“Although a high level of production has been restored, MMS will continue to monitor the ever changing situation in the Gulf of Mexico,” said MMS Regional Director Chris Oynes.
MMS continues to monitor the progress made by the oil and gas industry in returning to pre-storm levels of operation in the gulf. As of January 31, 2005, approximately 135,756 barrels of oil per day (BOPD) and about 489 million cubic feet of gas per day (MMCFPD) remain shut-in.
MMS estimates that, of the approximately 4,000 structures and 33,000 miles of pipelines in the gulf, 150 platforms and 10,000 miles of pipeline were in the direct path of Hurricane Ivan. This path brought Hurricane Ivan across the shelf and through the waters of the Mississippi River delta, the area most susceptible to underwater mudslides in the gulf.
Hurricane Ivan destroyed seven platforms as indicated in Table 1 and caused significant damage to 24 other platforms, 16 of which remain off production. Of the 16 platforms that remain shut-in, 14 are shelf facilities as indicated in Table 2, and two are deepwater facilities as indicated in Table 3. Any additional damage will be detected with underwater surveys required by the MMS Notices to Lessees (NTL 2004-G18 and NTL 2004-G19). With industry still conducting underwater structural damage assessments, the number of platforms with significant damage could still increase. However, updated projections tentatively have all remaining deep water facilities being back online by April 2005. (See Table 3)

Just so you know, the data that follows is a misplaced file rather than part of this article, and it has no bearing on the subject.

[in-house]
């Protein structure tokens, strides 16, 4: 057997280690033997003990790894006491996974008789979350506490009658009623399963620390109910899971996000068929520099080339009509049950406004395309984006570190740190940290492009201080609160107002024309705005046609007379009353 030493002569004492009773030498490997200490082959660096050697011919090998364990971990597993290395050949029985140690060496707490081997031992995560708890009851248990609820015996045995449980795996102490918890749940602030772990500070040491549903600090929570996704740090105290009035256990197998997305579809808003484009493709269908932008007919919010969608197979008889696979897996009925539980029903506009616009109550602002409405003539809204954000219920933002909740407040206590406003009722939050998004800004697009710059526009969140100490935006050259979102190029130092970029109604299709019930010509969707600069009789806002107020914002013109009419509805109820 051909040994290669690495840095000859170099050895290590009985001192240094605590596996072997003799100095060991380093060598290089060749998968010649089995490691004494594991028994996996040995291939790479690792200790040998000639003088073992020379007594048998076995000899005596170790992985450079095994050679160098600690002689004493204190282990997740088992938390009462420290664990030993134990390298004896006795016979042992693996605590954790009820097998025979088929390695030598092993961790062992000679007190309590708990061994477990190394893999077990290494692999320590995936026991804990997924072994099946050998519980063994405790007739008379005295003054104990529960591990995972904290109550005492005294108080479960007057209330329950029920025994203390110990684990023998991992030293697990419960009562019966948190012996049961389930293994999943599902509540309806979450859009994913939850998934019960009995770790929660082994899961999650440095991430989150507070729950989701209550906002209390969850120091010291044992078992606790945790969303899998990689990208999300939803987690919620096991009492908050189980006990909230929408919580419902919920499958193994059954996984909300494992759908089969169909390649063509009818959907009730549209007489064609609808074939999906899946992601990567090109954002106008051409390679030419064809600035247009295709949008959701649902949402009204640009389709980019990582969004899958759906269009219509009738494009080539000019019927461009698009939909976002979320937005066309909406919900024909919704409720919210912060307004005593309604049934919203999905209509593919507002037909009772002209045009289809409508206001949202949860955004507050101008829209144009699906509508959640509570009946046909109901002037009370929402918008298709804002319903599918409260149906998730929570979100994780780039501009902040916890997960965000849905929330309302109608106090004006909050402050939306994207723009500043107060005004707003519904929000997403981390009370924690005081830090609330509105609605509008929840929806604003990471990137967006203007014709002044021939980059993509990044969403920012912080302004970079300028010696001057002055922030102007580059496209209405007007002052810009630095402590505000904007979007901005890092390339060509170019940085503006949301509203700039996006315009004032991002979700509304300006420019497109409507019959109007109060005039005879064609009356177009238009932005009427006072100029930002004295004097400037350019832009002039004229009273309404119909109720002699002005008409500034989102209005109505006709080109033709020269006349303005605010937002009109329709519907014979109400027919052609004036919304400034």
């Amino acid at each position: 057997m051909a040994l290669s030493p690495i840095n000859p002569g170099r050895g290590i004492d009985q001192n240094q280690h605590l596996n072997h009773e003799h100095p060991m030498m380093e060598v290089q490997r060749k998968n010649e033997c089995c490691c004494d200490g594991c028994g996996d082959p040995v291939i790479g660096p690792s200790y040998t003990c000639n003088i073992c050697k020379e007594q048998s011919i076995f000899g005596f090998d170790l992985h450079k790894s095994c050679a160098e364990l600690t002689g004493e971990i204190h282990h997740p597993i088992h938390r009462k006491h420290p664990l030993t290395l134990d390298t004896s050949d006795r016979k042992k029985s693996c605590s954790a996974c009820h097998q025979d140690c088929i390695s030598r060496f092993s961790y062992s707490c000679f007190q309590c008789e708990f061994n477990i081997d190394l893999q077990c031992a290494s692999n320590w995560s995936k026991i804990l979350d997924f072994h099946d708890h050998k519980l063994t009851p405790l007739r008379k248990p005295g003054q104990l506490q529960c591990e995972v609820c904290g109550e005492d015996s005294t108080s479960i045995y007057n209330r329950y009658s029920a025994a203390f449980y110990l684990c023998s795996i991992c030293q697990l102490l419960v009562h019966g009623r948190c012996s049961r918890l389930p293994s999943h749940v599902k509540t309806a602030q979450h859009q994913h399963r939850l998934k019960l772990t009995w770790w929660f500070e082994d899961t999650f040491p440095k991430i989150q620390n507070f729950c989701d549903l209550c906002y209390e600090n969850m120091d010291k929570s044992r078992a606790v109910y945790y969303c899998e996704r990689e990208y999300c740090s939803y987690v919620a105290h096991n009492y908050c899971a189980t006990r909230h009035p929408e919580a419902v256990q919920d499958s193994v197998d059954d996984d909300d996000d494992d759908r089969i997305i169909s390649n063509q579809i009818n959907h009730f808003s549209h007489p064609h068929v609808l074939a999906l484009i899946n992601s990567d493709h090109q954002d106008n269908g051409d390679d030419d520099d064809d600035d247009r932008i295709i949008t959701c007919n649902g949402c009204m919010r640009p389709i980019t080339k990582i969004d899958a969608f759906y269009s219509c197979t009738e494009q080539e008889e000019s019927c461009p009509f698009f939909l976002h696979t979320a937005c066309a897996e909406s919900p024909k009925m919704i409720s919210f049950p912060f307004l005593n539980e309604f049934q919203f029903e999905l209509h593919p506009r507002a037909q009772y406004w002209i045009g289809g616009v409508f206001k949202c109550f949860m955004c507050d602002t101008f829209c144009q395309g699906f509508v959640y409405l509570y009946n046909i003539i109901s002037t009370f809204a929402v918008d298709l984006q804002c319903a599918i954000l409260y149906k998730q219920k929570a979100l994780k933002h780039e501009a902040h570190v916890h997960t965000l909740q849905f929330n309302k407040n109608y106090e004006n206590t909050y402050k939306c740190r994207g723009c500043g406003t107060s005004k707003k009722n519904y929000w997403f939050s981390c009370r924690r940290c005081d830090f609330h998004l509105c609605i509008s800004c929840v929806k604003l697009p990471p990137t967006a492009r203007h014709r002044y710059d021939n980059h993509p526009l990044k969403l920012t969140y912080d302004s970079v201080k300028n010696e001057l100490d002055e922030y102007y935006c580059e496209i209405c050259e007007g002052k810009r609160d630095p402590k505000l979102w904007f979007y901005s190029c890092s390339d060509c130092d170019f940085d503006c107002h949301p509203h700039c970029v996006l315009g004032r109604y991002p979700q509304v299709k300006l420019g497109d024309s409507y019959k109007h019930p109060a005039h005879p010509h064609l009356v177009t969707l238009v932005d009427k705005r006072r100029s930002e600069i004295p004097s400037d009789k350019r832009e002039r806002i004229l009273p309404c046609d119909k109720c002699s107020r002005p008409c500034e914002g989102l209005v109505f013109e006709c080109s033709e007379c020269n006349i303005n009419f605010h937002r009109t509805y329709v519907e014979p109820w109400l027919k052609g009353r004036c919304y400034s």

Numerous pipelines have been identified that were damaged because of Hurricane Ivan. Thirteen pipelines that were damaged because of mudslides remain shut-in (See Table 4), and there were an additional four pipelines with a diameter longer than 10 inches that were damaged by other forces, all of which remain off production. (See Table 5)
MMS is also going to conduct engineering studies to examine the precise structural forces that were experienced by the platforms during the hurricane. MMS received $500,000 from Congress to contract out technical studies of the impact of Hurricane Ivan. Competitive award proposals for these studies are being prepared.
Table 1 – Platforms Destroyed by Hurricane Ivam
Table 2 – Major OCS Shelf Platforms Remaining Shut-in with Significant Damage
* Indicates underwater structural damage on platform as a result of Hurricane Ivan.
A major platform is defined as a structure with either six or more completed wells or zero to five completed wells with more than one item of production process equipment regardless of the amount of production.
Significant damage is defined as damage that prohibits production or requires complete structural analysis of the platform before returning to production
Table 3 – Deepwater Facilities Remaining Shut-in with Significant Damage
Since the October 8 th MMS press release, three deep water facilities were removed from the significant damage list because they have been repaired and are currently online. The platforms were: Dominion’s MC 773, Murphy’s MC 582, and Shell's VK 956.
Table 4 – Pipelines Damaged Because of Mudslides that Remain Shut-in
Table 5– Damaged Large Diameter Pipelines (10" or longer)
Not Related to Mudslides that Remain Shut-in (In Federal Waters Only)
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